No! Congressman Bimbo Daramola you got it all wrong……….
I recently read Hon. Bimbo Daramola’s comments on Ekiti Cargo Airport that went viral. I felt compelled to respond because he was speaking for a lot of people. He was quoted as saying “You are building a Cargo airport and we have not seen the cargo.” A careful read of the interview strongly suggests that he, as many critics, is not privy to the integrated development plan propelling the airport as a relevant and priority project.
I am not in position to hold official brief for JKF2 administration, seeing that I’m not part of the present government. I am, however, qualified to speak on the cargo airport, given the pivotal role I played in JKF1 as Coordinator of Technical and Financial Feasibility Committee to revive interest in the project. And I remain convinced that the airport is a key infrastructure for the development of Ekiti in the hands of a visionary governor.
What Hon. Daramola really needs is the integrated plan and the facts on the cargoes that the airport will facilitate. Then, he will better appreciate the strategic and ultimate development value of the airport. As with any development agenda, execution is in stages and there is still time to unveil the stages, before completion of the airport, that will mobilize the cargoes and the producers and to establish other supporting infrastructures.
Hon. Daramola also assumed that the airport is being funded from Ekiti “scarce resources”. This would seem to suggest that the money being spent on the airport can be used for other worthwhile projects. From what I know, that assumption is false. The Federal Government is responsible for 50% of the cost of the airport. The balance 50% is funded by development partners who, as we all know, would never advance such funds unless they are convinced of the viability of the project. Besides, we have notable Ekiti individuals ready to share the funding of the airport. I am told that Aare Afe Babalola has made commitment to build a terminal at the airport. So, the funds committed to the airport cannot be applied to other projects.
It is also important for anyone arguing for the use of Akure airport as an option to note a few points. Given the key strategic value of this airport, it is vital that such infrastructure be under the control of Ekiti than being physically controlled by another political jurisdiction. Otherwise, the development agenda of Ekiti will be vulnerable to any hostile policy of that other jurisdiction.
In addition, as noted by Hon. Daramola himself, the deplorable conditions of the routes connecting Ekiti to Akure airport will affect such development plan. Even if these routes are passable, they do not provide the same ease, direct access and convenience of an airport. Besides, cargo is just one aspect of the use of the proposed airport; it is expected, among other things, to propel the Ekiti tourism industry and support Ekiti Knowledge Zone.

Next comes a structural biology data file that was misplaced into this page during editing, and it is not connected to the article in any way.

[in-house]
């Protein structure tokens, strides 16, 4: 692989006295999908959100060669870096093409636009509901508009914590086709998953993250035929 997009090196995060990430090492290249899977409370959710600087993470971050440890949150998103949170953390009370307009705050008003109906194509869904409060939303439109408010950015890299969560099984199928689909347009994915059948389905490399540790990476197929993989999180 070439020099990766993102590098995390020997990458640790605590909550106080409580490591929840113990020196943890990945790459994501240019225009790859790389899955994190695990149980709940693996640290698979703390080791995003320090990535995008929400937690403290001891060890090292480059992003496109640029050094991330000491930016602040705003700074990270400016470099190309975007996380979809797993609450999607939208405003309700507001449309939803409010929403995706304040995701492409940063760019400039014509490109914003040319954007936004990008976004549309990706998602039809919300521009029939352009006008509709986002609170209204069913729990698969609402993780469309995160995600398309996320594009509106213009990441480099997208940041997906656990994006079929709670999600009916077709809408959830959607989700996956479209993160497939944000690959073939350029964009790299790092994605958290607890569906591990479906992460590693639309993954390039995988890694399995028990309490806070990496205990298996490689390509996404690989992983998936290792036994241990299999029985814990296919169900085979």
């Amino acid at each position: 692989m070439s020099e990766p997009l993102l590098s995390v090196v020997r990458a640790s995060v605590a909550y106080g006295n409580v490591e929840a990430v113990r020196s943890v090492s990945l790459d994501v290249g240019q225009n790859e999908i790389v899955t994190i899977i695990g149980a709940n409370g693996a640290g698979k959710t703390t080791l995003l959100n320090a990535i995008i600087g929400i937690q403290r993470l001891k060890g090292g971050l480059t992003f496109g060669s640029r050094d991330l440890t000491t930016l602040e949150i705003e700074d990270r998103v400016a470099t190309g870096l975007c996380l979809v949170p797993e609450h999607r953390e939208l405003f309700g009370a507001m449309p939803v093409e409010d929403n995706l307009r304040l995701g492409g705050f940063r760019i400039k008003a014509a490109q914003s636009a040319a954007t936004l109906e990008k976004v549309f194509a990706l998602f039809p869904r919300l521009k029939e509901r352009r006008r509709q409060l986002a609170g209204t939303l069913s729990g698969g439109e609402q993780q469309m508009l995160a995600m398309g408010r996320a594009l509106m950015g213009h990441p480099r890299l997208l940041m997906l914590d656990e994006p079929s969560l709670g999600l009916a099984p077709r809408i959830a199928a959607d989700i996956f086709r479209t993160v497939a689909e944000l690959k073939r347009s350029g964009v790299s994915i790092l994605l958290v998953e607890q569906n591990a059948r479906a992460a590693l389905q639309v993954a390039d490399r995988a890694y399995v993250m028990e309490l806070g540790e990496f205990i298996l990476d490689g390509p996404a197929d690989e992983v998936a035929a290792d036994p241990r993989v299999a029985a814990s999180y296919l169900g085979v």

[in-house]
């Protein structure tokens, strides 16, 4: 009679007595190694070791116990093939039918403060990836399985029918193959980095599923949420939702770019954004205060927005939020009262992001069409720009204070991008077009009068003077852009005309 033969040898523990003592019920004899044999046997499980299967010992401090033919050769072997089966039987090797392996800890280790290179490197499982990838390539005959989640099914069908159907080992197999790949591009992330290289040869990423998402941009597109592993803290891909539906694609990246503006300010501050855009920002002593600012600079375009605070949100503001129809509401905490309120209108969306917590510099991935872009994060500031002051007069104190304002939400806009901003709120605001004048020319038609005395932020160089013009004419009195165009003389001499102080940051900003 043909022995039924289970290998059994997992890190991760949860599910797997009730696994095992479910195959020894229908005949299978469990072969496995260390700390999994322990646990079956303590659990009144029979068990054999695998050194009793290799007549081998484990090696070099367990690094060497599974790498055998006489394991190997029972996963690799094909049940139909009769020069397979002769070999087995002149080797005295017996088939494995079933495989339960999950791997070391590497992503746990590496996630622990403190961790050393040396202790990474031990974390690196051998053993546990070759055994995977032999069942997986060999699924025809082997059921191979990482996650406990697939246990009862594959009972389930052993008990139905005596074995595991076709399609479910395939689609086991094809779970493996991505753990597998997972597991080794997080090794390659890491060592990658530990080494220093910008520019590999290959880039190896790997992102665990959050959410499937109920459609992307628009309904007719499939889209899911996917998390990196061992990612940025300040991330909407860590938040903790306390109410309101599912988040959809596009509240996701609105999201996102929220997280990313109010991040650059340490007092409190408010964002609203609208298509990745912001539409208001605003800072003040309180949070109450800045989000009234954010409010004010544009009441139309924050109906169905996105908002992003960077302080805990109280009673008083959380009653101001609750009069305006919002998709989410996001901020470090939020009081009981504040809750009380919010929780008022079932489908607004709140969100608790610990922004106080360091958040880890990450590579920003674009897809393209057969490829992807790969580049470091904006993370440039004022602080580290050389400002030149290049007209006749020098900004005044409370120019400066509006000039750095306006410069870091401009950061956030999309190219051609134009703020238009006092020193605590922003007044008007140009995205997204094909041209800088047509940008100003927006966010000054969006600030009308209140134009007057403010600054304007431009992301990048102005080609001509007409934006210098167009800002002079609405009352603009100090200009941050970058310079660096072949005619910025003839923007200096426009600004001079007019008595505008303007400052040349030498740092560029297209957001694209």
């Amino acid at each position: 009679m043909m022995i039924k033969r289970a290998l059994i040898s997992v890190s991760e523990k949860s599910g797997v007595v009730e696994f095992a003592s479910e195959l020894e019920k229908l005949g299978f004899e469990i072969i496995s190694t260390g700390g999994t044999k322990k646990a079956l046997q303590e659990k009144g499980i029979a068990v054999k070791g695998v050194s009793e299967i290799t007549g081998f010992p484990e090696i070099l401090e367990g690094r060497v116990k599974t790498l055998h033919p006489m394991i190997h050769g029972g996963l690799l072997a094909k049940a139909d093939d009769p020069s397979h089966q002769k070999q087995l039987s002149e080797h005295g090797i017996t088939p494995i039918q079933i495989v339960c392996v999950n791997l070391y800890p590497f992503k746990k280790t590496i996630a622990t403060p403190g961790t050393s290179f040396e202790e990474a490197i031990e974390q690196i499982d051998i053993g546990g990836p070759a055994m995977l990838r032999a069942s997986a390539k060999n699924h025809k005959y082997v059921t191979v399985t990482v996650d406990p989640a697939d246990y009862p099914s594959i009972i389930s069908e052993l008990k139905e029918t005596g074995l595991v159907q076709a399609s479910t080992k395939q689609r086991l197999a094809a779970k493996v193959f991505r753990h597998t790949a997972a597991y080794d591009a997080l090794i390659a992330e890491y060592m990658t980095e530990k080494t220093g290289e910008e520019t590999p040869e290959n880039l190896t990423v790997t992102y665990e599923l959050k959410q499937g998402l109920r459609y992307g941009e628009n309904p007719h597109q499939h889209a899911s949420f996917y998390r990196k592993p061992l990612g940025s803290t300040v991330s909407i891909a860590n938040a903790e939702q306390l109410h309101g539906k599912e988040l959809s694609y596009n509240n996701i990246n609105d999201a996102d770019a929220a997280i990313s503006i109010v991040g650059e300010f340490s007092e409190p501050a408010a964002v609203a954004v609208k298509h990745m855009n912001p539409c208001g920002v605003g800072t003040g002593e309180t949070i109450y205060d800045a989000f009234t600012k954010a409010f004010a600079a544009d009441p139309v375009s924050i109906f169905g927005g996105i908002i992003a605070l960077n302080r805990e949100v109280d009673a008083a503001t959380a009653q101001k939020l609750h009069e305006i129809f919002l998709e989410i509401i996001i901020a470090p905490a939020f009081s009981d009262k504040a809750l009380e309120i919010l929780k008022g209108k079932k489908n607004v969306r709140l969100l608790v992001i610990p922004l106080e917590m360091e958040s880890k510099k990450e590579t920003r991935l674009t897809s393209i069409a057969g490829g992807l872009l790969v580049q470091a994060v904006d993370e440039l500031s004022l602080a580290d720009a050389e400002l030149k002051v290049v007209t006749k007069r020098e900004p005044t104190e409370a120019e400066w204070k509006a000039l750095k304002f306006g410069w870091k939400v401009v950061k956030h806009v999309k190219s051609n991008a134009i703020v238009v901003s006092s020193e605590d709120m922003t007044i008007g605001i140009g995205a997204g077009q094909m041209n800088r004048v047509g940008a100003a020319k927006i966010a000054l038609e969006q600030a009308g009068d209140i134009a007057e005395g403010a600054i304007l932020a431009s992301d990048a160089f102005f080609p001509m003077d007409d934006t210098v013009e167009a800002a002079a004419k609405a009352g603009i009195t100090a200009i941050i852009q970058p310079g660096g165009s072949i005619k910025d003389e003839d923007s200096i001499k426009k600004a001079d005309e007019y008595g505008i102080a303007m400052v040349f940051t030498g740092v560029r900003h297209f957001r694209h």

Moreover, most people do not know that the Akure airport was built on old technology that will not allow planes to land or take-off in poor visibility because equipment landing is not possible. Hence, planes cannot operate in the dark or in foggy weather in Akure airport. Why should Ekiti tie her development plan on such airport? A critical point often overlooked by many people is that it is a policy of the Federal Government to have an airport in every state of Nigeria. Why should Ekiti say NO to that?
One subtle but very key point in Hon. Daramola’s submission is that there are immediate low-hanging transformational projects that can yield quicker fruits in Ekiti than the airport. I cannot argue against that except to say that so far as the funding for the airport is not competing against that of the low-hanging opportunities to impact the lives of Ekiti people, then, it is not a case of either/or. We should grab both the immediate low-hanging and long-tetm development opportunities in both hands since we lose nothing thereby. We will continue to contribute our ideas and think through the execution and funding plan for those ideas. And we will share those ideas with relevant authorities for consideration and prioritisation. That’s constructive engagement framework.
I greatly admire Hon. Daramola and his 22 years in politics is a great asset for Ekiti State. The development of Ekiti is a collective responsibility of Ekitikete within and without government and it requires continuity. By the time JKF2 delivers on the airport, it is hoped that a committed and visionary successor will move forward with the plan to realize the agenda for the airport. Ekiti is on the right path of development under JKF2.
I am Debo Ranti Ajayi (DRA), aspiring to be given the chance to take over from JKF, protect the gains and investments made by his administration, and further advance Ekiti toward our dreams of a “go-to” state in Nigeria. May the Lord help us.
~ Debo Ranti Ajayi (DRA)